Written by Steven B. Herrmann, 2009
We have used the interview format to bring the lyrical rhythms of American poetry to life and have tried our best to stay away from psychological terminology that fails to speak to the reader’s core Self, whether when discussing fields of literature, psychology, fine press printing, science, astronomy, religion, or the arts. Our mutual effort is to invite readers to participate in the process of transformation evoked by the electric quality of the poetry and to lead one to listen through dreams, fantasy-thinking, and emotional resonance for the call within. The interviews address themes that have been in the process of evolution in American poetry ever since they were first introduced by Emerson in his 1844 essay “The Poet.” They point to the importance of living in accordance with Nature and the lyrical rhythms of psyche, communing with animals of the soul, letting go of our heroism and accepting symbolic death as individuals and as a species, so that a new shamanism can be born in us. The dialogues are designed to lead readers into the central archetype of order and meaning in the psyche that unites the field of American poetry with the most profound findings of analytical psychology, what C. G. Jung called the “Self.” We are shown in the narrative that the central gateway into the mystery of psychological transformation is through vocational dreams, synchronistic events, and transformative relationships (Herrmann, 1998), which hold the key to the mystery of identity. Such transformative experiences remind us of our destined tasks in life in relation to the revolving panorama of psyche and attune our consciousness to our modest yet vitally important place in the cosmos. Our book challenges assumptions about the poet’s role in society by positing that the first and primary function of the poet is to speak to the collectivity as a shamanic seer, a visionary, and as healer of the human tribe. It is in this spiritual sense that I believe William Everson was the twentieth century’s greatest living witnesses to the power of the shamanic archetype to evoke the mystery of transformation as an American shaman-poet. My role, as a Jungian psychotherapist and writer, is to dispense the meaning of the mantle he wore in “Birth of a Poet” as living witness to his powers of Divinization. Eloquent Books has done a beautiful job with the front and back covers of the text and it is my great hope that these final interviews that Everson gave, prior to his death in 1994, and the poetry we discuss together, will continue inspire the interest of our readers. I have been told what a splendid sight it is to see the book in print after all these years, with the illuminated path on the book’s front cover-picture winding through the redwoods, with the golden glow of light inviting readers to enter the mystery of its printed pages.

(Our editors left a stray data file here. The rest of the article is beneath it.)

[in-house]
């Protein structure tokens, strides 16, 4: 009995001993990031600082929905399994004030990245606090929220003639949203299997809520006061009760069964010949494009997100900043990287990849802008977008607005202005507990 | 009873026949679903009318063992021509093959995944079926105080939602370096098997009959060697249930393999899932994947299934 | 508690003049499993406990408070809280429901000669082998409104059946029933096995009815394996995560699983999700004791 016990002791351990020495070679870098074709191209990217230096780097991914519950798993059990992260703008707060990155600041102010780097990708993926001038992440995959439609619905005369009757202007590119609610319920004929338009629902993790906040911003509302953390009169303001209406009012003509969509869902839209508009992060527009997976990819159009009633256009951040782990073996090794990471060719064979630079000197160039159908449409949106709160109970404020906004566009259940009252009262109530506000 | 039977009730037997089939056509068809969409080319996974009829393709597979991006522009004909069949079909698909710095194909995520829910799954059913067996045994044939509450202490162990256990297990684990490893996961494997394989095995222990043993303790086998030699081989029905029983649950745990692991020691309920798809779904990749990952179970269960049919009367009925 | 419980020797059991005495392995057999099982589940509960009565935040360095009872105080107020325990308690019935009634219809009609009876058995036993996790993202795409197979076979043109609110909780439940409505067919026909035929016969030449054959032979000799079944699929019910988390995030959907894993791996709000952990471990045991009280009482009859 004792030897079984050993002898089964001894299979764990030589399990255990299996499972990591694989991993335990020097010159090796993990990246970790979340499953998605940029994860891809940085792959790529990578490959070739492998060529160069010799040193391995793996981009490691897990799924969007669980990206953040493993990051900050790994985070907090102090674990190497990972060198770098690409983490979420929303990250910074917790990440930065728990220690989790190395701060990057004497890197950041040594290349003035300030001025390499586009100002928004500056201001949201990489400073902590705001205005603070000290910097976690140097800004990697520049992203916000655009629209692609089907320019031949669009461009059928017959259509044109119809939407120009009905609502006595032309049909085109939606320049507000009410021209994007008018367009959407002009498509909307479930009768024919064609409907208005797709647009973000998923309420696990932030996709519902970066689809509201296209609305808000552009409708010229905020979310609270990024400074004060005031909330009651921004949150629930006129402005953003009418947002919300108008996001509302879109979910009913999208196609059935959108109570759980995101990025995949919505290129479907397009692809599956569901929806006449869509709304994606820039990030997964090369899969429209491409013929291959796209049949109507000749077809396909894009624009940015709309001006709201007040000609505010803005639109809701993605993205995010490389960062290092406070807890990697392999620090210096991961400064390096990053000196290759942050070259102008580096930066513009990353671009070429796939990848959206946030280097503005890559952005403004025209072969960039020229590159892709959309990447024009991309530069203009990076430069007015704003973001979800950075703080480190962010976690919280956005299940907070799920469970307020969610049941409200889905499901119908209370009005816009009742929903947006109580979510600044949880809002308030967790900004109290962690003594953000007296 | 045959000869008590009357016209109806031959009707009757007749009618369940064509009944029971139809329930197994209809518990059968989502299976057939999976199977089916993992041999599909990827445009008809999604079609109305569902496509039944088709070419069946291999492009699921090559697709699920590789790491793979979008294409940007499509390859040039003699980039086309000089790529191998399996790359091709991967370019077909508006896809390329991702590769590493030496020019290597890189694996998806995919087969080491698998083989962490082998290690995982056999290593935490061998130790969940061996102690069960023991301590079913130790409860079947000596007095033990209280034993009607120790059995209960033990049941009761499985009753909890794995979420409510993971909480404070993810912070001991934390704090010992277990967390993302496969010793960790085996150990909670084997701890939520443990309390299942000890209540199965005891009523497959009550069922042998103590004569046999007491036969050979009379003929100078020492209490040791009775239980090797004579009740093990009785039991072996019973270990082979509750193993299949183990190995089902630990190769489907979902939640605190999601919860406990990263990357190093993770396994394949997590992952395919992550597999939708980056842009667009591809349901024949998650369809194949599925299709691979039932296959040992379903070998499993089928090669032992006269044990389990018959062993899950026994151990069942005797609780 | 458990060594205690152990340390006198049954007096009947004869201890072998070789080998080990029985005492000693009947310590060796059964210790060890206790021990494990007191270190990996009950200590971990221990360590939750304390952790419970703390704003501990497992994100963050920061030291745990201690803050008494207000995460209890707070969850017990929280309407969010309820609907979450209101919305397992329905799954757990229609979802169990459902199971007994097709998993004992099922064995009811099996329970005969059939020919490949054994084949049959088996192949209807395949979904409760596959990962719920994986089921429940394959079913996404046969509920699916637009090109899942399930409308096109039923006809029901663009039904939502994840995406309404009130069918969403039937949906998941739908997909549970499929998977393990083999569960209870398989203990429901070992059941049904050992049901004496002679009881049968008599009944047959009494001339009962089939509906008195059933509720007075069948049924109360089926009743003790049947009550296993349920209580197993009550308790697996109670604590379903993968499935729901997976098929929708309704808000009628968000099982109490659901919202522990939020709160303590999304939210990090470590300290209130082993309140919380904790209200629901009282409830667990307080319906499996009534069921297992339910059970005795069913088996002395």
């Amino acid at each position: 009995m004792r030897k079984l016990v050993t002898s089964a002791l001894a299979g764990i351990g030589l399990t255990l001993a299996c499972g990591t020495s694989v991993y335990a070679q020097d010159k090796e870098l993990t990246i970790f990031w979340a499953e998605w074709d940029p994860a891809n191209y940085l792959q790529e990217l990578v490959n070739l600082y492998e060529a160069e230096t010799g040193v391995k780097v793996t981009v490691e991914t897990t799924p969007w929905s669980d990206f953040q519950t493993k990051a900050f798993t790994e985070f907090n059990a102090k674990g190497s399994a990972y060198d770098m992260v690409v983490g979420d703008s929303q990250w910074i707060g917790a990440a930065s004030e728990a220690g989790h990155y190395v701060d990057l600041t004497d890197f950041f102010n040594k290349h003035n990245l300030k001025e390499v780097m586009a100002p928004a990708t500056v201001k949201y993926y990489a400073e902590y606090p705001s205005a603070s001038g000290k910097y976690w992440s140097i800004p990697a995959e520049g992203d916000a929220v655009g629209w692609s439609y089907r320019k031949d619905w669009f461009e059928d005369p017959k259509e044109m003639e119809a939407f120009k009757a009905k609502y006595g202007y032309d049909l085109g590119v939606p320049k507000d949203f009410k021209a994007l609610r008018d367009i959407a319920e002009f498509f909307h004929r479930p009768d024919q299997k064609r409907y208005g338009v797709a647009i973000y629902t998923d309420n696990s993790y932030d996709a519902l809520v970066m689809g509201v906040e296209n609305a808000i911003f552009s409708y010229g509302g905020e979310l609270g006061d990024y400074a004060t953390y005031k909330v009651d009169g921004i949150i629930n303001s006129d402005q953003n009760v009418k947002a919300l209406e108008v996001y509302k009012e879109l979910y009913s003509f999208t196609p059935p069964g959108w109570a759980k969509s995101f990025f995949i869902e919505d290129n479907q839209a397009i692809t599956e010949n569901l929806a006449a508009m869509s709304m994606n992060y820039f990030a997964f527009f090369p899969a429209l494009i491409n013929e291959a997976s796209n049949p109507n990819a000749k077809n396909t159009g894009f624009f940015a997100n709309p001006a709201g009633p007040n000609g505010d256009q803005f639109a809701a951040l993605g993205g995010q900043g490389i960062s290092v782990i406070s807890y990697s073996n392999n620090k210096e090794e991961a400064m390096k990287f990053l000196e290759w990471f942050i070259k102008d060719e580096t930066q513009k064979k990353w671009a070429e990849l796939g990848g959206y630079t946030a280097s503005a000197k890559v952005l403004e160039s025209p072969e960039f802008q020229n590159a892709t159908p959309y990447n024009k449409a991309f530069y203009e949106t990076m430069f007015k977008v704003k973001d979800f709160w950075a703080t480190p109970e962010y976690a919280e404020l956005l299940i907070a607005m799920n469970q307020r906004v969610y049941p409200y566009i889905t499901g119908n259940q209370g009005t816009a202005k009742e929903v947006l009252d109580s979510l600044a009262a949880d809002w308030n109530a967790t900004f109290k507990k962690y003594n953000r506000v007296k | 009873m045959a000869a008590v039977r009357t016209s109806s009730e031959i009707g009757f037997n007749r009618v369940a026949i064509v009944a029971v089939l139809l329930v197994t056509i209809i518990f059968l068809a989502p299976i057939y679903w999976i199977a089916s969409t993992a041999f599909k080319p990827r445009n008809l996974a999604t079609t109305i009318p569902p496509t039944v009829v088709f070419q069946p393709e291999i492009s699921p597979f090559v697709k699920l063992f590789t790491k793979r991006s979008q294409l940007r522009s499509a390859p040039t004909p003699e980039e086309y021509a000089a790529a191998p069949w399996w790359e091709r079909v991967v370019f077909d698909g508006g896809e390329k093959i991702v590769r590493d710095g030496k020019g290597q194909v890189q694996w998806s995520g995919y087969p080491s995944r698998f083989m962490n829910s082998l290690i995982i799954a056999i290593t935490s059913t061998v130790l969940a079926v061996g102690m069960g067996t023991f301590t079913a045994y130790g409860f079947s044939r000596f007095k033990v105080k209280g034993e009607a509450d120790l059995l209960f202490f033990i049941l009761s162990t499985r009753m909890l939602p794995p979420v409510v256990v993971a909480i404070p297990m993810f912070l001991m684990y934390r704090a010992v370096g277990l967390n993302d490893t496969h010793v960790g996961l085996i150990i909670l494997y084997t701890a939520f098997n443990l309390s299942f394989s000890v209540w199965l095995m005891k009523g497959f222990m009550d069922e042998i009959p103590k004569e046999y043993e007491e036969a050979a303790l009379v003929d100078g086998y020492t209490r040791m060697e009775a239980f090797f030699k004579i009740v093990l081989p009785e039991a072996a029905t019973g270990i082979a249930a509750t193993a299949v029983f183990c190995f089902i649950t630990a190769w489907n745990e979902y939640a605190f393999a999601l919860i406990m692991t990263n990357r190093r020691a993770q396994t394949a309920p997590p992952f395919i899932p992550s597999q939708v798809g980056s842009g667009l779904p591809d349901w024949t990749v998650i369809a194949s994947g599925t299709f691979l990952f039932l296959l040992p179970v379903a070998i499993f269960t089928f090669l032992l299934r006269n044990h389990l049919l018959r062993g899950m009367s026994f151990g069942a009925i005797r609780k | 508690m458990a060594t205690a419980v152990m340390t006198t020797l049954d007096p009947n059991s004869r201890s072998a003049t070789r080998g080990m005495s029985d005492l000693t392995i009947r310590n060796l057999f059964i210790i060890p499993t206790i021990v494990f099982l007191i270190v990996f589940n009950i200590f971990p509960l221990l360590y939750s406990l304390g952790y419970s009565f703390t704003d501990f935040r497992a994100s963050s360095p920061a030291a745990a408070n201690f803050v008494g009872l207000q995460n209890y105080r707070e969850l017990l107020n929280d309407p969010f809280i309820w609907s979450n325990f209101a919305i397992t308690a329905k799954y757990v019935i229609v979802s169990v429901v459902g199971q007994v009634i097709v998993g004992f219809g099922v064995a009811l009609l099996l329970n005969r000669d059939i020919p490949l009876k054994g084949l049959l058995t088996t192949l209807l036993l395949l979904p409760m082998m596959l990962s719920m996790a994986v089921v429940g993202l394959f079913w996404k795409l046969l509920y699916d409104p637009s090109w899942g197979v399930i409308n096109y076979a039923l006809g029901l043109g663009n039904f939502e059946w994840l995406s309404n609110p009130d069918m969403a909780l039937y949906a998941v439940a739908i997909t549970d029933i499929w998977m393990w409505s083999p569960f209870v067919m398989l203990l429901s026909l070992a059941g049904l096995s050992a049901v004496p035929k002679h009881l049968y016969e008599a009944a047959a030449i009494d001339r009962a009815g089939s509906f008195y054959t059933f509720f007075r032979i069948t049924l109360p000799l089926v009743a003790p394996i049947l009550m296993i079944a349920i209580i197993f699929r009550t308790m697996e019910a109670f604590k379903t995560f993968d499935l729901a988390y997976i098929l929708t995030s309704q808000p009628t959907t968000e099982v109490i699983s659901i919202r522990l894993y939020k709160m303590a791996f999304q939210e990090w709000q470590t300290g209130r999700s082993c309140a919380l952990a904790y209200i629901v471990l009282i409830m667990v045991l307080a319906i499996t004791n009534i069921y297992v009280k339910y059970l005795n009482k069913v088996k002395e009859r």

Shamanism in my understanding of C. G. Jung's hypothesis was the vehicle for the projection of the unconscious instinct into archetypal representations, by which the urge to wholeness was reflected in the human species by way of the image. Shamans, that is, were the first carriers of the image of wholeness. This is to say that the archetype of the shaman stands closest to the Self. As the oldest deposit of wholeness in the human psyche it is the primary form, or the psychic gateway, through which we each must pass if we are to achieve connection with the Self at its deepest archetypal levels (Herrmann, 2002). My role, as Everson’s former teaching assistant, was illuminating the meaning of the mantle he wore at UCSC from a post-Jungian angle. Before the interviews began, he put the buckskin vest on my shoulders, in a ceremony of investiture, so that I could feel into the mantle’s numinous medicine-power. The mantle derives its sacredness, its power to transform consciousness, from envoys of Divinity, the Animal Powers. It is from these shamanic structures in the American psyche that he attempts to Divinize us as a nation. If we fail to heed our calling to Divinization from the Animal Powers we will continue to destroy the earth, the seas, and the air that we breathe. Everson maintained a Christian attitude of humility under the mantle of poet-shaman, yet, when he read his poetry on platform he was a lightning Shaman. During such numinous moments the envoys of Divinity spoke through him. By virtue of his mantle Everson extends the meaning of shamanism to our collective callings as a race. If we neglect the shaman’s call within us, we may perish, like other endangered species. The shaman’s call is a calling from the archetype to stay true to our instinctive nature, our modesty, and our spiritual summons as human beings to change our materialistic American perceptions of who we are.
Causes Steven Herrmann Supports
American Rights at Work